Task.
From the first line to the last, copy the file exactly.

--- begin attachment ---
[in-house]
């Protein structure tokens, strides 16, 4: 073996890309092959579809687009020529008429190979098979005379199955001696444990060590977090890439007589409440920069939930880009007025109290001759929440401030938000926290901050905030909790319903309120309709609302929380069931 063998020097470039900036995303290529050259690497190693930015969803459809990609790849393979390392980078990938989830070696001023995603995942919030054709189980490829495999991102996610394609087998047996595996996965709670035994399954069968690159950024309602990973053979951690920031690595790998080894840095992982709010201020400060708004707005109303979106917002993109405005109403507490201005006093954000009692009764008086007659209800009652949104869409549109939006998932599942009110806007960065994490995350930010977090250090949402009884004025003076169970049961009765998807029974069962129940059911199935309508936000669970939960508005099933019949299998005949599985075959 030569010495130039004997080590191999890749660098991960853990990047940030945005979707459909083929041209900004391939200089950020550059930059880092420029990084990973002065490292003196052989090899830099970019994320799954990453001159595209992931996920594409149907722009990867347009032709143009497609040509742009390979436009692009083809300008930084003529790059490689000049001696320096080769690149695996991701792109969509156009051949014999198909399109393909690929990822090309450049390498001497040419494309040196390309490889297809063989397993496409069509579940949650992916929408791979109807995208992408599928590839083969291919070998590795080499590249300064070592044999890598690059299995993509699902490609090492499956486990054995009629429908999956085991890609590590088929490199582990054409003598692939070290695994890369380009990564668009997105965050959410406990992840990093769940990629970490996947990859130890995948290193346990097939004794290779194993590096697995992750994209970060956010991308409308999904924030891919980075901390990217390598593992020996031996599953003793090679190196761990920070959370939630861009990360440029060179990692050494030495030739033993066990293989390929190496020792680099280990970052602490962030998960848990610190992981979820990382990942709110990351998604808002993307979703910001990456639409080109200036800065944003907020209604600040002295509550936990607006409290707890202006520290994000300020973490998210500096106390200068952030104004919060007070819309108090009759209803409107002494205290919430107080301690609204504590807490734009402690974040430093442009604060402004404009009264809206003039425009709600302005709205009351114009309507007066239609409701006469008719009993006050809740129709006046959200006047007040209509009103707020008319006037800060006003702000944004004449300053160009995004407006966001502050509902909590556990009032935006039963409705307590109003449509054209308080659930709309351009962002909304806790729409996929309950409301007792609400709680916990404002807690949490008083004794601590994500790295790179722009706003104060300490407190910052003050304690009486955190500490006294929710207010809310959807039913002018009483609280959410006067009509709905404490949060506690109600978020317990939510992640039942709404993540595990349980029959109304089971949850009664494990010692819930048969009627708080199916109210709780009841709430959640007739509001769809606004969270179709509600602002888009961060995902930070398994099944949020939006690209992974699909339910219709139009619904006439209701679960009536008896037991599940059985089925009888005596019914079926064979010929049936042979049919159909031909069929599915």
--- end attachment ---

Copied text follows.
[in-house]
């Protein structure tokens, strides 16, 4: 073996890309092959579809687009020529008429190979098979005379199955001696444990060590977090890439007589409440920069939930880009007025109290001759929440401030938000926290901050905030909790319903309120309709609302929380069931 063998020097470039900036995303290529050259690497190693930015969803459809990609790849393979390392980078990938989830070696001023995603995942919030054709189980490829495999991102996610394609087998047996595996996965709670035994399954069968690159950024309602990973053979951690920031690595790998080894840095992982709010201020400060708004707005109303979106917002993109405005109403507490201005006093954000009692009764008086007659209800009652949104869409549109939006998932599942009110806007960065994490995350930010977090250090949402009884004025003076169970049961009765998807029974069962129940059911199935309508936000669970939960508005099933019949299998005949599985075959 030569010495130039004997080590191999890749660098991960853990990047940030945005979707459909083929041209900004391939200089950020550059930059880092420029990084990973002065490292003196052989090899830099970019994320799954990453001159595209992931996920594409149907722009990867347009032709143009497609040509742009390979436009692009083809300008930084003529790059490689000049001696320096080769690149695996991701792109969509156009051949014999198909399109393909690929990822090309450049390498001497040419494309040196390309490889297809063989397993496409069509579940949650992916929408791979109807995208992408599928590839083969291919070998590795080499590249300064070592044999890598690059299995993509699902490609090492499956486990054995009629429908999956085991890609590590088929490199582990054409003598692939070290695994890369380009990564668009997105965050959410406990992840990093769940990629970490996947990859130890995948290193346990097939004794290779194993590096697995992750994209970060956010991308409308999904924030891919980075901390990217390598593992020996031996599953003793090679190196761990920070959370939630861009990360440029060179990692050494030495030739033993066990293989390929190496020792680099280990970052602490962030998960848990610190992981979820990382990942709110990351998604808002993307979703910001990456639409080109200036800065944003907020209604600040002295509550936990607006409290707890202006520290994000300020973490998210500096106390200068952030104004919060007070819309108090009759209803409107002494205290919430107080301690609204504590807490734009402690974040430093442009604060402004404009009264809206003039425009709600302005709205009351114009309507007066239609409701006469008719009993006050809740129709006046959200006047007040209509009103707020008319006037800060006003702000944004004449300053160009995004407006966001502050509902909590556990009032935006039963409705307590109003449509054209308080659930709309351009962002909304806790729409996929309950409301007792609400709680916990404002807690949490008083004794601590994500790295790179722009706003104060300490407190910052003050304690009486955190500490006294929710207010809310959807039913002018009483609280959410006067009509709905404490949060506690109600978020317990939510992640039942709404993540595990349980029959109304089971949850009664494990010692819930048969009627708080199916109210709780009841709430959640007739509001769809606004969270179709509600602002888009961060995902930070398994099944949020939006690209992974699909339910219709139009619904006439209701679960009536008896037991599940059985089925009888005596019914079926064979010929049936042979049919159909031909069929599915």